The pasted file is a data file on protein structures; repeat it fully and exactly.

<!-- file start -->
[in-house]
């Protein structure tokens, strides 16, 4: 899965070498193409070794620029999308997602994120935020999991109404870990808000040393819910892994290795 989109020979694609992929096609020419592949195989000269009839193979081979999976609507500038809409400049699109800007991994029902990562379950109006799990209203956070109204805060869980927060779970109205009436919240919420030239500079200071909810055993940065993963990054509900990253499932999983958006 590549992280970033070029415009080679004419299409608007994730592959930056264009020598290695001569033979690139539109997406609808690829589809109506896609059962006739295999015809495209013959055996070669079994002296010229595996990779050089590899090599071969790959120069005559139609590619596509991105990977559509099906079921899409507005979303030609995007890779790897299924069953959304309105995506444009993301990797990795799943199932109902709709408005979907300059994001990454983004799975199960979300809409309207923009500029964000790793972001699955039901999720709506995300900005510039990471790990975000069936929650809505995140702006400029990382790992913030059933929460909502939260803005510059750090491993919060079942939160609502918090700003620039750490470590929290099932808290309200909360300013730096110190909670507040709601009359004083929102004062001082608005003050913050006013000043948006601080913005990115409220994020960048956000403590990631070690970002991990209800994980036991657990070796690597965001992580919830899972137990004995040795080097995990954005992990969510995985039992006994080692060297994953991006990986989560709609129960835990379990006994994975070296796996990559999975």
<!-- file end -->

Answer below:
[in-house]
């Protein structure tokens, strides 16, 4: 899965070498193409070794620029999308997602994120935020999991109404870990808000040393819910892994290795 989109020979694609992929096609020419592949195989000269009839193979081979999976609507500038809409400049699109800007991994029902990562379950109006799990209203956070109204805060869980927060779970109205009436919240919420030239500079200071909810055993940065993963990054509900990253499932999983958006 590549992280970033070029415009080679004419299409608007994730592959930056264009020598290695001569033979690139539109997406609808690829589809109506896609059962006739295999015809495209013959055996070669079994002296010229595996990779050089590899090599071969790959120069005559139609590619596509991105990977559509099906079921899409507005979303030609995007890779790897299924069953959304309105995506444009993301990797990795799943199932109902709709408005979907300059994001990454983004799975199960979300809409309207923009500029964000790793972001699955039901999720709506995300900005510039990471790990975000069936929650809505995140702006400029990382790992913030059933929460909502939260803005510059750090491993919060079942939160609502918090700003620039750490470590929290099932808290309200909360300013730096110190909670507040709601009359004083929102004062001082608005003050913050006013000043948006601080913005990115409220994020960048956000403590990631070690970002991990209800994980036991657990070796690597965001992580919830899972137990004995040795080097995990954005992990969510995985039992006994080692060297994953991006990986989560709609129960835990379990006994994975070296796996990559999975």